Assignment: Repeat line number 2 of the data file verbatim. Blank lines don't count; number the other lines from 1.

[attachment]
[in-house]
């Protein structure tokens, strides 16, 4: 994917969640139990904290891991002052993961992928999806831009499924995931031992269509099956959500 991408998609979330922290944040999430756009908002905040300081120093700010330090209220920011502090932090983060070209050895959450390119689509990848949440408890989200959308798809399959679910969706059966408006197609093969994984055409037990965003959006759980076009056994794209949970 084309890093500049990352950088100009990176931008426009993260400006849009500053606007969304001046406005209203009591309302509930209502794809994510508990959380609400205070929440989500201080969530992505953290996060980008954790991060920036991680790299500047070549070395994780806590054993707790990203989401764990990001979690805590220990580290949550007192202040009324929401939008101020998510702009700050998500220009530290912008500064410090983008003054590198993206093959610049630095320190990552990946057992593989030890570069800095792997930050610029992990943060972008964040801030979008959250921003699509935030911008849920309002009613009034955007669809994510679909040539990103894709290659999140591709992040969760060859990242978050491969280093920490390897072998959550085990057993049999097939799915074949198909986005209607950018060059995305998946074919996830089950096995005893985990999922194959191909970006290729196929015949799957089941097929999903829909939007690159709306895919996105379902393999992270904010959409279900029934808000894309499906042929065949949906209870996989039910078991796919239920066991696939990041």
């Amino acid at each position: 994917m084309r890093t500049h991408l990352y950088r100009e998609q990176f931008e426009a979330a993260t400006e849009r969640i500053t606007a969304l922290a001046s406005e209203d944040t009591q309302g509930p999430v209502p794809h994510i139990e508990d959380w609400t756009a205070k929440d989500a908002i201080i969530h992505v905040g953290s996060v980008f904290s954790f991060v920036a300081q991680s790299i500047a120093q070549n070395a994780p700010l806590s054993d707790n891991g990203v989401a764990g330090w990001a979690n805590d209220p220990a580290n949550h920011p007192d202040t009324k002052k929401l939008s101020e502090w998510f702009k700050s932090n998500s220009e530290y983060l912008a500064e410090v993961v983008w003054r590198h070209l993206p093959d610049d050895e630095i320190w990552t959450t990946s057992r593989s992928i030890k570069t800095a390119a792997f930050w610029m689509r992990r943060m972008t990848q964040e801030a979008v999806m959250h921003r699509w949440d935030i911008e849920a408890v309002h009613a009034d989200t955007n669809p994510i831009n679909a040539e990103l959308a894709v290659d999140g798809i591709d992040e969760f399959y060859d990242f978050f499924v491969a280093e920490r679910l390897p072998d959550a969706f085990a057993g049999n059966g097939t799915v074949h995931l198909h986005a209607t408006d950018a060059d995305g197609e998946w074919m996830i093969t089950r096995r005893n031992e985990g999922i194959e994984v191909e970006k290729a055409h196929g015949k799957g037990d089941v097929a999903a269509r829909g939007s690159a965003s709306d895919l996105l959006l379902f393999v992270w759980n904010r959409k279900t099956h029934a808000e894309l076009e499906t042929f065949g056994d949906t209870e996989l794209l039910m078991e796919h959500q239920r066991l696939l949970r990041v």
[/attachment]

């Protein structure tokens, strides 16, 4: 994917969640139990904290891991002052993961992928999806831009499924995931031992269509099956959500 991408998609979330922290944040999430756009908002905040300081120093700010330090209220920011502090932090983060070209050895959450390119689509990848949440408890989200959308798809399959679910969706059966408006197609093969994984055409037990965003959006759980076009056994794209949970 084309890093500049990352950088100009990176931008426009993260400006849009500053606007969304001046406005209203009591309302509930209502794809994510508990959380609400205070929440989500201080969530992505953290996060980008954790991060920036991680790299500047070549070395994780806590054993707790990203989401764990990001979690805590220990580290949550007192202040009324929401939008101020998510702009700050998500220009530290912008500064410090983008003054590198993206093959610049630095320190990552990946057992593989030890570069800095792997930050610029992990943060972008964040801030979008959250921003699509935030911008849920309002009613009034955007669809994510679909040539990103894709290659999140591709992040969760060859990242978050491969280093920490390897072998959550085990057993049999097939799915074949198909986005209607950018060059995305998946074919996830089950096995005893985990999922194959191909970006290729196929015949799957089941097929999903829909939007690159709306895919996105379902393999992270904010959409279900029934808000894309499906042929065949949906209870996989039910078991796919239920066991696939990041």